Main results. In study I we found that the AIR score could assign 63% of the patients to either a high- or low-risk group of appendicitis with an accuracy of 97%, which compared favourably with the Alvarado score. In study II, the diagnostic properties of the AIR score proved to be  reproducible, but the inclusion of novel inflammatory markers did not improve the diagnostic accuracy. In study III, the AIR-score-based algorithm led to a reduction in negative explorations, operations for nonperforated appendicitis and hospital admissions in the low-risk group and reduced use of imaging in both low- and high-risk groups. In study IV, routine imaging led to more operations for nonperforated appendicitis but had no effect on negative explorations or perforated appendicitis.

Conclusions. The AIR score was found to have promising diagnostic properties that were not improved further with the inclusion of novel inflammatory variables. Structured management of patients with suspected appendicitis according to an AIR-score-based algorithm may improve outcome while reducing hospital admissions and use of imaging. Patients with equivocal signs of appendicitis do not benefit from routine imaging which may lead to an increased detection of, and treatment for, uncomplicated cases of appendicitis that are otherwise allowed to resolve spontaneously.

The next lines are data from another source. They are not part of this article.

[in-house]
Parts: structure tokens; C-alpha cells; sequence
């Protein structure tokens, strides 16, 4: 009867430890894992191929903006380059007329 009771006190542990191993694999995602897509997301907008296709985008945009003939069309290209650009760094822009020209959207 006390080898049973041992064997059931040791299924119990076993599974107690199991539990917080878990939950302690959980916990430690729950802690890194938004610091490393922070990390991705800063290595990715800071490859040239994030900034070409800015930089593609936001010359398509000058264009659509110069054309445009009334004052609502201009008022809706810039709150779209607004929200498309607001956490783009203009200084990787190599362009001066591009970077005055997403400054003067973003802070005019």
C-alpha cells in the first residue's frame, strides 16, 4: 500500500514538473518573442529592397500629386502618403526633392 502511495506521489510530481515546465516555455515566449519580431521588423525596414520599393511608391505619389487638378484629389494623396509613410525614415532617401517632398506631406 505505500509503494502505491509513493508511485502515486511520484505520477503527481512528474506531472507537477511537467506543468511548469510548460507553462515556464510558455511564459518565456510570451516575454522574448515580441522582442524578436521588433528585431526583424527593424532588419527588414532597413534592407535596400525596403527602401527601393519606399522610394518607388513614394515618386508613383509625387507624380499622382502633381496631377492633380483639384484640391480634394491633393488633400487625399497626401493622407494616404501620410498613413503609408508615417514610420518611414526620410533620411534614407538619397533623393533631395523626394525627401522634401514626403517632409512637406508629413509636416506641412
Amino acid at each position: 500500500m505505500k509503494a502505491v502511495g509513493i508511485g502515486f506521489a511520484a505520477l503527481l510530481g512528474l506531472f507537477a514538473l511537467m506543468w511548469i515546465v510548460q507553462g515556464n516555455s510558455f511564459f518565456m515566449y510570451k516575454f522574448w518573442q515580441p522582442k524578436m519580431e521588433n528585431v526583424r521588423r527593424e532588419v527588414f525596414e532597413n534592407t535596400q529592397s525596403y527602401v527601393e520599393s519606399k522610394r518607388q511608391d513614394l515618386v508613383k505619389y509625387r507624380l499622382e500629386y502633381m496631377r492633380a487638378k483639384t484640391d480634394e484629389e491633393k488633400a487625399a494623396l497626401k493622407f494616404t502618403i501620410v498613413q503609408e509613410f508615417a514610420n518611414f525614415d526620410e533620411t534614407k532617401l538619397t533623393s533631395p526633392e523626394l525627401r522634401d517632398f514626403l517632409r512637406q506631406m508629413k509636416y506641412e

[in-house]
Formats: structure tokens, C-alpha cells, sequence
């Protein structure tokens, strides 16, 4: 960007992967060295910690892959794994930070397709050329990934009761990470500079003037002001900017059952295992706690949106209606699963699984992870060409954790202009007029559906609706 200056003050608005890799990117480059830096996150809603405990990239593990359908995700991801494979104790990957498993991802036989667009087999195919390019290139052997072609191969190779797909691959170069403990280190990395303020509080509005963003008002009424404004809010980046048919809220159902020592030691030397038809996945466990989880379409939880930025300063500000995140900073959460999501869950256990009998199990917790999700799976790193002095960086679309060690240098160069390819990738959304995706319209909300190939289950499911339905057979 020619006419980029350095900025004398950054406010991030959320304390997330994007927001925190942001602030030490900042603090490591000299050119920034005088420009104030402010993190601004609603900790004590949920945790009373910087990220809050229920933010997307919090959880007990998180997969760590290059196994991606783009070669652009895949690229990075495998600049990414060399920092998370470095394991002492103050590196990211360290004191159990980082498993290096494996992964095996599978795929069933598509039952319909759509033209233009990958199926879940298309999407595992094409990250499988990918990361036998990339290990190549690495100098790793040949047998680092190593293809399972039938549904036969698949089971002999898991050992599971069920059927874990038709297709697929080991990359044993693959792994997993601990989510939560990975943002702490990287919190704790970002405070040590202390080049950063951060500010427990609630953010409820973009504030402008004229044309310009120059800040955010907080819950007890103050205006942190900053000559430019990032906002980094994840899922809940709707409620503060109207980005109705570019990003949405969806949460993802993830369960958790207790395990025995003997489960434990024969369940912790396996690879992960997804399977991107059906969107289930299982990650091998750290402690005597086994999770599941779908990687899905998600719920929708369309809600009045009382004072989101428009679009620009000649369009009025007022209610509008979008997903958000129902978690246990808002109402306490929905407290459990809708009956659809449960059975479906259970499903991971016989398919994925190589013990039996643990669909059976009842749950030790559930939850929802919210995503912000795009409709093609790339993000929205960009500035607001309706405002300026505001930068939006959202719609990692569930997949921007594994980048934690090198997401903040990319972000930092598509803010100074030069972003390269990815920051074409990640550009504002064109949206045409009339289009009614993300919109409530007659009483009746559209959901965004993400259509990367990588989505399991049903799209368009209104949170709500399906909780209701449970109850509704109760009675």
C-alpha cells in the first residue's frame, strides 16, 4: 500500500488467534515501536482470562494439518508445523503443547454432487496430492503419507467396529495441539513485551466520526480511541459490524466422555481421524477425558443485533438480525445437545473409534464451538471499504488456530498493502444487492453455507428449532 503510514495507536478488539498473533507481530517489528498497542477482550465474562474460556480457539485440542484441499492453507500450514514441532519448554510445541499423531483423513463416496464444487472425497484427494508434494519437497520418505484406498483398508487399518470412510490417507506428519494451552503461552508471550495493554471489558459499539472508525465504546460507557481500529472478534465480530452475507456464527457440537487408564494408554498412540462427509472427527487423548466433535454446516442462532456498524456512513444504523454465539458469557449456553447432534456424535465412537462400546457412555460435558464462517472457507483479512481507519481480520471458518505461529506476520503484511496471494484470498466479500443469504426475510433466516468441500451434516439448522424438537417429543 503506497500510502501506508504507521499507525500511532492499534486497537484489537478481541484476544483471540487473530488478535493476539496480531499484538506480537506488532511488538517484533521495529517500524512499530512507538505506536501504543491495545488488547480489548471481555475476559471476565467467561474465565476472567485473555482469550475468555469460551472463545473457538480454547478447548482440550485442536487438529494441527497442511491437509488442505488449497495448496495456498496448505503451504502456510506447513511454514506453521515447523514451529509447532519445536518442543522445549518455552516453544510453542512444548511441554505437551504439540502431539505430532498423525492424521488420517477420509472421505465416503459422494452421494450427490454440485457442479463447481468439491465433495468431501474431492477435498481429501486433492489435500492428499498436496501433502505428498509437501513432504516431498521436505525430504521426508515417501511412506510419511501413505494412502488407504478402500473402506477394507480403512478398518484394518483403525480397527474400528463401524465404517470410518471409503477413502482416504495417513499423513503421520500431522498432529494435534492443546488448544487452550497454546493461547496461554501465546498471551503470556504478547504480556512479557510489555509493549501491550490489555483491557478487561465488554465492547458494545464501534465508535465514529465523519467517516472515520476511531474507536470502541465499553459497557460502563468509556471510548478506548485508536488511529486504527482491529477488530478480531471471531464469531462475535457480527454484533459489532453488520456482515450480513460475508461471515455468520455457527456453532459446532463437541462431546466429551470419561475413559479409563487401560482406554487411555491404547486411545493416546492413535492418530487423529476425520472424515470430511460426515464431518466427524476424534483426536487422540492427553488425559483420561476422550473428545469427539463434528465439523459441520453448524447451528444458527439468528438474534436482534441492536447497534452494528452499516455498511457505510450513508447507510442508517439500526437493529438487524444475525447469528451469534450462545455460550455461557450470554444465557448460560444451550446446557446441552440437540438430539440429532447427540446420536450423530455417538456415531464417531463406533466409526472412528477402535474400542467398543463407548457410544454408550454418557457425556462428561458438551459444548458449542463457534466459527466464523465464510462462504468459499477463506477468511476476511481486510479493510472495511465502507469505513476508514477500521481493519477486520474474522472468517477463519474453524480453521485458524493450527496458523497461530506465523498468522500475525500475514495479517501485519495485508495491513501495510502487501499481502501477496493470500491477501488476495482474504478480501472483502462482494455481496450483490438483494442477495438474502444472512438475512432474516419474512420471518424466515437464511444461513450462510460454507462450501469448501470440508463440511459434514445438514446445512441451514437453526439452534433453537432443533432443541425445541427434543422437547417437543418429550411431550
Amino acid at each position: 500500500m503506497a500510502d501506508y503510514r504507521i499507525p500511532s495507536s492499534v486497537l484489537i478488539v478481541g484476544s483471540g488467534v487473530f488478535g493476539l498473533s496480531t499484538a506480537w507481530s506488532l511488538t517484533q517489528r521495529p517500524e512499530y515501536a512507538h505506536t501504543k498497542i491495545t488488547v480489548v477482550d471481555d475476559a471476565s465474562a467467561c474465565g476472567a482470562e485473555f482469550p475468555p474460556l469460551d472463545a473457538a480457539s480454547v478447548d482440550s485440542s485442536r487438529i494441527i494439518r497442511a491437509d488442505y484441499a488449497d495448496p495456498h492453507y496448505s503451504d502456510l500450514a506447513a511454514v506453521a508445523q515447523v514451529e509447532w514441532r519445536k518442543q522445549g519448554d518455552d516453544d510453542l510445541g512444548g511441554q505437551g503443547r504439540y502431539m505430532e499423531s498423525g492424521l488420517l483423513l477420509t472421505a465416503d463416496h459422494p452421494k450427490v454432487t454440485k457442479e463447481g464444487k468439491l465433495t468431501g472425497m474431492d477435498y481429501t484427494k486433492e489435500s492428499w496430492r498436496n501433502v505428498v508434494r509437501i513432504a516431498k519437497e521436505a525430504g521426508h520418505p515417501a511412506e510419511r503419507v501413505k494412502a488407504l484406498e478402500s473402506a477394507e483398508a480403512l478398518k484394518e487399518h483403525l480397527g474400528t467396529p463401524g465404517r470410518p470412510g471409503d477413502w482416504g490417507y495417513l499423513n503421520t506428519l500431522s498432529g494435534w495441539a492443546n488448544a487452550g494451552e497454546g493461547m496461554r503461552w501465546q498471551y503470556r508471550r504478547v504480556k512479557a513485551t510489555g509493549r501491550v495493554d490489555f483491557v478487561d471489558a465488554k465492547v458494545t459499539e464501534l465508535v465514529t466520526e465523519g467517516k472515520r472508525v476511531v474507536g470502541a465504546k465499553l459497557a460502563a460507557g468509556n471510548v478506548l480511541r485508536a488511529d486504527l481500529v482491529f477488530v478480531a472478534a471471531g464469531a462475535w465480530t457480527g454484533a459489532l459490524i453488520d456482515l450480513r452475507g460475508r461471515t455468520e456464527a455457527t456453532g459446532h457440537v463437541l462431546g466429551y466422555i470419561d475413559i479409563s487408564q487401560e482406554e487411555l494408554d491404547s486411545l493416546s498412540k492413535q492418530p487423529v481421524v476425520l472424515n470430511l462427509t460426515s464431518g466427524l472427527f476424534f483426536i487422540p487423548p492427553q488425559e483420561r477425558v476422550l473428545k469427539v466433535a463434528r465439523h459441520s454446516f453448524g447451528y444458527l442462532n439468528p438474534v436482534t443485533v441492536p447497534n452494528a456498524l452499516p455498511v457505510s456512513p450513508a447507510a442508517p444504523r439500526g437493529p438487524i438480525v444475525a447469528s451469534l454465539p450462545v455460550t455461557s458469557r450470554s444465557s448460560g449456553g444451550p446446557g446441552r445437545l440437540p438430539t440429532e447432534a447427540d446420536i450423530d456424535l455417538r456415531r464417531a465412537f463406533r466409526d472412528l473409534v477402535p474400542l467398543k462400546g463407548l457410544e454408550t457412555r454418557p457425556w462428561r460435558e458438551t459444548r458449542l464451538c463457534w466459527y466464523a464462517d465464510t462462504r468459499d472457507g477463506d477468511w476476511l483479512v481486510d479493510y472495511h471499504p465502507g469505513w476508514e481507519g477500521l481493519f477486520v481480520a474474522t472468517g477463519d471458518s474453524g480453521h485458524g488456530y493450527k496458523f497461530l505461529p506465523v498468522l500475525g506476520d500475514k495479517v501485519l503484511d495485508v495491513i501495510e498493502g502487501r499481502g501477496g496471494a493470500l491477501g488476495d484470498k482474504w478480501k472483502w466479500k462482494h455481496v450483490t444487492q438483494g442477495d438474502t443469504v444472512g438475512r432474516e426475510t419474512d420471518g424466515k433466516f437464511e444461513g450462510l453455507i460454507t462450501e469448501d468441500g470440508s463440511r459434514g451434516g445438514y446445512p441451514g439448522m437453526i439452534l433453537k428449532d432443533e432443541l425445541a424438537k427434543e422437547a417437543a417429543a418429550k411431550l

Place, publisher, year, edition, pages
Linköping: Linköping University Electronic Press, 2015. 110 p.
Series
Linköping University Medical Dissertations, ISSN 0345-0082 ; 1442
National Category
Clinical Medicine Surgery
Identifiers
urn:nbn:se:liu:diva-113766 (URN)10.3384/diss.diva-113766 (DOI)978-91-7519-137-9 (ISBN)
Public defence
2015-03-06, Originalet, Qulturum, Länssjukhuset Ryhov, Jönköping, 13:00
Opponent
Supervisors
Funder
Futurum - Academy for Health and Care, Jönköping County Council, SwedenMedical Research Council of Southeast Sweden (FORSS)
Available from: 2015-01-30 Created: 2015-01-30 Last updated: 2015-11-16Bibliographically approved